The teams that didn’t make the top 8 all had incredibly competitive races with each other throughout the weekend, which ultimately led to Darcy Kemp unfortunately being knocked out on a 3-way countback due to his losses to the other 2 teams with 5-8 records. The incredibly well-contested round robin saw none of the races being surefire wins for any teams, which is hugely credited to the competitive spirit and fantastic depth in sailing skill in the crews of Rory Sims, Xavier McLachlan, Noah Malpot, Braedyn Denney and Maeve White 

Braedyn Denney crashing through the swell on a downwind send – William Woodworth/RNZYS
Robbie McCutcheon headed into the wind in the middle of one of many wintery squalls throughout the weekend – William Woodworth/RNZYS

Sunday saw the best conditions of the weekend, with the winds and swell calming down overnight to a consistent if cold sou-westerly. Tapper decided to take on and dispatched of Royal Port Nicholson Yacht Club’s Jono Barnett in the quarter-finals in 2 races, while McCutcheon knocked out 2022 Harken Secondary Schools Keelboat Champion Lucas Day in a Westlake Boys High School derby after an impressive regatta from the high school crew primarily made up of dinghy sailors.

The RNZYS’s Max McLachlan caught Jack Littlechild by surprise in their first race in the quarter-finals, however ended up falling in 3 races to the Australian crew in a valiant effort. The biggest upset of the quarter-finals was Royal Sydney’s Jed Cruickshank beating Josh Hyde in 2 races, getting revenge for his earlier losses in round robin racing and at the 5th/6th sail-off in the Hardy Cup.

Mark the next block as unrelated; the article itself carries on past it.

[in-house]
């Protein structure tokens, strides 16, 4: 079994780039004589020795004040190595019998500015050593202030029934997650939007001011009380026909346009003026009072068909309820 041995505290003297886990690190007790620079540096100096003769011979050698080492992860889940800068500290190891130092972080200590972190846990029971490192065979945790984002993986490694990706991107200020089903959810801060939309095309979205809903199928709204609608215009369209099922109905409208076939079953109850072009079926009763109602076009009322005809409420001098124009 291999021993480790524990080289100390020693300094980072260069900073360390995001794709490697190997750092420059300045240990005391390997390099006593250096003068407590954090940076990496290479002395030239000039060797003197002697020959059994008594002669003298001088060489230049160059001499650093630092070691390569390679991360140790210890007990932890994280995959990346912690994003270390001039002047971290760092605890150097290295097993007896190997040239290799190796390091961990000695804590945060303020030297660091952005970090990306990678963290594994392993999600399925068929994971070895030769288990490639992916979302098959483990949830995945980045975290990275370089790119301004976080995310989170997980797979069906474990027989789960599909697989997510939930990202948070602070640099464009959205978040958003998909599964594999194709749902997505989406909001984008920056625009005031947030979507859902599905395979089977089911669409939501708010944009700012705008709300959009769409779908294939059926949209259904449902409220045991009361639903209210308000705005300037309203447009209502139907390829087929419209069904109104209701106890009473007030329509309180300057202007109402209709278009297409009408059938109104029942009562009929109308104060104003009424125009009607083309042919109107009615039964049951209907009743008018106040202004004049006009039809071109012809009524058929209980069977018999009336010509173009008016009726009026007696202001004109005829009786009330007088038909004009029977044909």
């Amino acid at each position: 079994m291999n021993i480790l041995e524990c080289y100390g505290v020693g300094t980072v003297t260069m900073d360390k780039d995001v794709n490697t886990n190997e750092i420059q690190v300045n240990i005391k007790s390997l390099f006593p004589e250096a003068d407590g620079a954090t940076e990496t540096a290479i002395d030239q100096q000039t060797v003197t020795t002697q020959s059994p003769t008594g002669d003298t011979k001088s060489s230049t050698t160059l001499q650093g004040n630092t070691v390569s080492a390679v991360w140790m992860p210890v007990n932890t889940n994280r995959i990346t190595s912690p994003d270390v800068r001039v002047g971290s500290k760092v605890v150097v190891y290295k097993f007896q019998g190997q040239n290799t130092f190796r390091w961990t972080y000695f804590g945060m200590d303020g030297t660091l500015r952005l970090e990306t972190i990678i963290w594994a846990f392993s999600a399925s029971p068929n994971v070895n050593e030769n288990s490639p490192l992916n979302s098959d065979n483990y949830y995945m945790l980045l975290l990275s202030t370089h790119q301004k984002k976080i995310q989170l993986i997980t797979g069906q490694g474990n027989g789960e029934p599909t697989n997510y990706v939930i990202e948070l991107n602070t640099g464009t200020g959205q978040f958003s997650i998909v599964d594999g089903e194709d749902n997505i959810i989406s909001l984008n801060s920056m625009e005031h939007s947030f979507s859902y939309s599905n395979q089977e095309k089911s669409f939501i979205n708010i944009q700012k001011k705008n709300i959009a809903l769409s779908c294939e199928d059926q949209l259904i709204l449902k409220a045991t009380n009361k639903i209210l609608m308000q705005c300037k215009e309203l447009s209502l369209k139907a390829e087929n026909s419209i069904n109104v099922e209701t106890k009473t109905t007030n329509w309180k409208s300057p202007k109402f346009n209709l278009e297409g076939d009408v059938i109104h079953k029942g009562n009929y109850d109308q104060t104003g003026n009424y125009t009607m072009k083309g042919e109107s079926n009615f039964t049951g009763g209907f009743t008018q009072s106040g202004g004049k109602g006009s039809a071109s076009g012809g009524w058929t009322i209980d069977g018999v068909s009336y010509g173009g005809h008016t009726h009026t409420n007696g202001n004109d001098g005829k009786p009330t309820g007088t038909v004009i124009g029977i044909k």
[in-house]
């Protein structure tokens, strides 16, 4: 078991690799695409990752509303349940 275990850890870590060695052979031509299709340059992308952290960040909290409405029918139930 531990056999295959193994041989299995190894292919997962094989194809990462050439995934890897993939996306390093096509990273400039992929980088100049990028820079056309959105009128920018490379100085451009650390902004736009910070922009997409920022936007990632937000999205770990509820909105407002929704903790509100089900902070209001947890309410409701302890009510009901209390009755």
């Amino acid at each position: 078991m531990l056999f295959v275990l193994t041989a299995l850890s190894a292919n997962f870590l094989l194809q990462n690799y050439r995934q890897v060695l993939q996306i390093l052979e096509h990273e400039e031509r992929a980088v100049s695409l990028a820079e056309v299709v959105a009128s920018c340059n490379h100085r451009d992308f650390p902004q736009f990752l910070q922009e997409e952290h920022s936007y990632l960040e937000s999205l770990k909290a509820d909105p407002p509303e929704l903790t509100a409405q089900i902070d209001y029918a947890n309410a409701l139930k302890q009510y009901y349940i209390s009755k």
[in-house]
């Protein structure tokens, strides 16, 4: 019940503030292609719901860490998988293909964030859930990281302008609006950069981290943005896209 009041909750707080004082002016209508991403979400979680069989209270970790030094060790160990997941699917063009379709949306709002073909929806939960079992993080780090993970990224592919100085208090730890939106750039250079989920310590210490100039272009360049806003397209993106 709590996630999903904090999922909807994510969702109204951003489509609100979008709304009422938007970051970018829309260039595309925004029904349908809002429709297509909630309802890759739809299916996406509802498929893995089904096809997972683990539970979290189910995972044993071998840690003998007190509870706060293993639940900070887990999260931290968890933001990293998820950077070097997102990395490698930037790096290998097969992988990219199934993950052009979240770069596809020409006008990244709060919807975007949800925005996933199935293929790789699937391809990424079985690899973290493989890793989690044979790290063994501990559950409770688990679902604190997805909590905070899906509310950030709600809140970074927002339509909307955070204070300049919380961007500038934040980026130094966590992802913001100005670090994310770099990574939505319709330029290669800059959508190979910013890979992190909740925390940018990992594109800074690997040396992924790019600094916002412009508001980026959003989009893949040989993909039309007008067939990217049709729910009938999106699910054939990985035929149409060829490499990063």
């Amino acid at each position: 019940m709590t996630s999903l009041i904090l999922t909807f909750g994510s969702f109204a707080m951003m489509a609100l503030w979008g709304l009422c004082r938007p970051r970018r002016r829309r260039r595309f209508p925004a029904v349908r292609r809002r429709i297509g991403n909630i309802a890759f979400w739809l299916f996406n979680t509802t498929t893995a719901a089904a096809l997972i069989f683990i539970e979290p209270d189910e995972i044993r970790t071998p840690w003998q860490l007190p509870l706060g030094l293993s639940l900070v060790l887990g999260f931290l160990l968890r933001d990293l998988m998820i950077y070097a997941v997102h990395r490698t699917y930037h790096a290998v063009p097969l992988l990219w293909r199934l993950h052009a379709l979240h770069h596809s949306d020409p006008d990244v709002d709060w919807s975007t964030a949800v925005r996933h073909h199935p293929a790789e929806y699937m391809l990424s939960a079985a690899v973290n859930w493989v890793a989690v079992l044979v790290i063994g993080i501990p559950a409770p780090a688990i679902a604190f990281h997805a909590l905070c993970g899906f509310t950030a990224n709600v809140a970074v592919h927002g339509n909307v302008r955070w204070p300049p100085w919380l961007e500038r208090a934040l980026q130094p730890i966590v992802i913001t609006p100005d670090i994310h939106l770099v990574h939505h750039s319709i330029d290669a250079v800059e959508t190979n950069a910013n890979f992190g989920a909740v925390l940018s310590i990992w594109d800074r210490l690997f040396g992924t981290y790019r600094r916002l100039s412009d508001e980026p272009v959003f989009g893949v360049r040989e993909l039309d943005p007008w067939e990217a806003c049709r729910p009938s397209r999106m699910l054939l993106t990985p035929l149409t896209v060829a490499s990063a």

Max McLachlan leading Jack Littlechild off the start line – William Woodworth/RNZYS

The semi-final matchup between McCutcheon and Littlechild had some real hype behind it and lived up to the expectations, with the teams having to go to the full 5 races to be split. The boats were never more than 3 boat lengths apart and the starts proved to be crucial with McCutcheon squeaking home on a downwind sprint. Tapper saw cross-town rivalries resume on foreign water with his semi-final against Cruickshank, after the two teams saw each other at the same stage of the Hardy Cup. Cruickshank noticeably improved in the tough conditions all weekend and stormed up the rankings on Saturday, but wasn’t able to knock off Tapper and was sent to the petit final by the CYCA crew for the 2nd weekend running.